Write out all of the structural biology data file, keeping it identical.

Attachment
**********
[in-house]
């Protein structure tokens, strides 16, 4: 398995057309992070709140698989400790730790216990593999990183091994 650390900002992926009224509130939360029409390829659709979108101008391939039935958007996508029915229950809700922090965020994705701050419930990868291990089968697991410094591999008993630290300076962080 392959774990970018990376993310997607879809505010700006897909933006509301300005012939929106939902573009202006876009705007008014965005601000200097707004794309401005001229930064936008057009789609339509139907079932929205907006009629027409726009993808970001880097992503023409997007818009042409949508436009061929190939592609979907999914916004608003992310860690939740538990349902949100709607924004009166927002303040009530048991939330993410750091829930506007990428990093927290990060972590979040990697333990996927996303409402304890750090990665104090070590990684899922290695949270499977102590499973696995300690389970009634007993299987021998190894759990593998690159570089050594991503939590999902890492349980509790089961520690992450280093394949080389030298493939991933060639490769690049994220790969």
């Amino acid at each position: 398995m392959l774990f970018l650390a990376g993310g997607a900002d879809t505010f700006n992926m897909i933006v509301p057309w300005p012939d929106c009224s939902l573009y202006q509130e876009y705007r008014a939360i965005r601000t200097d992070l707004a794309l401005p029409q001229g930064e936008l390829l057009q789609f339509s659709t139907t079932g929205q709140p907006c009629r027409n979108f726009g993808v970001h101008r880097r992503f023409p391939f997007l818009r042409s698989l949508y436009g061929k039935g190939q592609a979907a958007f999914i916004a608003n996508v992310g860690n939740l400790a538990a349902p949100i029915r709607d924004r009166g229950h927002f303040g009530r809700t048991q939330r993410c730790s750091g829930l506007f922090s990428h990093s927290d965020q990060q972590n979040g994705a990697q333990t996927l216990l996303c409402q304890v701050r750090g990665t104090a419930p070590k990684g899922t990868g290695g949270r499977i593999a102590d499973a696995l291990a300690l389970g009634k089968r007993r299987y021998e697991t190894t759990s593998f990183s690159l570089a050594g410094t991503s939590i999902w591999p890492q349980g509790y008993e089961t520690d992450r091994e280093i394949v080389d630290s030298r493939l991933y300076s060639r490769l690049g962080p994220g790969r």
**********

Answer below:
[in-house]
């Protein structure tokens, strides 16, 4: 398995057309992070709140698989400790730790216990593999990183091994 650390900002992926009224509130939360029409390829659709979108101008391939039935958007996508029915229950809700922090965020994705701050419930990868291990089968697991410094591999008993630290300076962080 392959774990970018990376993310997607879809505010700006897909933006509301300005012939929106939902573009202006876009705007008014965005601000200097707004794309401005001229930064936008057009789609339509139907079932929205907006009629027409726009993808970001880097992503023409997007818009042409949508436009061929190939592609979907999914916004608003992310860690939740538990349902949100709607924004009166927002303040009530048991939330993410750091829930506007990428990093927290990060972590979040990697333990996927996303409402304890750090990665104090070590990684899922290695949270499977102590499973696995300690389970009634007993299987021998190894759990593998690159570089050594991503939590999902890492349980509790089961520690992450280093394949080389030298493939991933060639490769690049994220790969």
């Amino acid at each position: 398995m392959l774990f970018l650390a990376g993310g997607a900002d879809t505010f700006n992926m897909i933006v509301p057309w300005p012939d929106c009224s939902l573009y202006q509130e876009y705007r008014a939360i965005r601000t200097d992070l707004a794309l401005p029409q001229g930064e936008l390829l057009q789609f339509s659709t139907t079932g929205q709140p907006c009629r027409n979108f726009g993808v970001h101008r880097r992503f023409p391939f997007l818009r042409s698989l949508y436009g061929k039935g190939q592609a979907a958007f999914i916004a608003n996508v992310g860690n939740l400790a538990a349902p949100i029915r709607d924004r009166g229950h927002f303040g009530r809700t048991q939330r993410c730790s750091g829930l506007f922090s990428h990093s927290d965020q990060q972590n979040g994705a990697q333990t996927l216990l996303c409402q304890v701050r750090g990665t104090a419930p070590k990684g899922t990868g290695g949270r499977i593999a102590d499973a696995l291990a300690l389970g009634k089968r007993r299987y021998e697991t190894t759990s593998f990183s690159l570089a050594g410094t991503s939590i999902w591999p890492q349980g509790y008993e089961t520690d992450r091994e280093i394949v080389d630290s030298r493939l991933y300076s060639r490769l690049g962080p994220g790969r």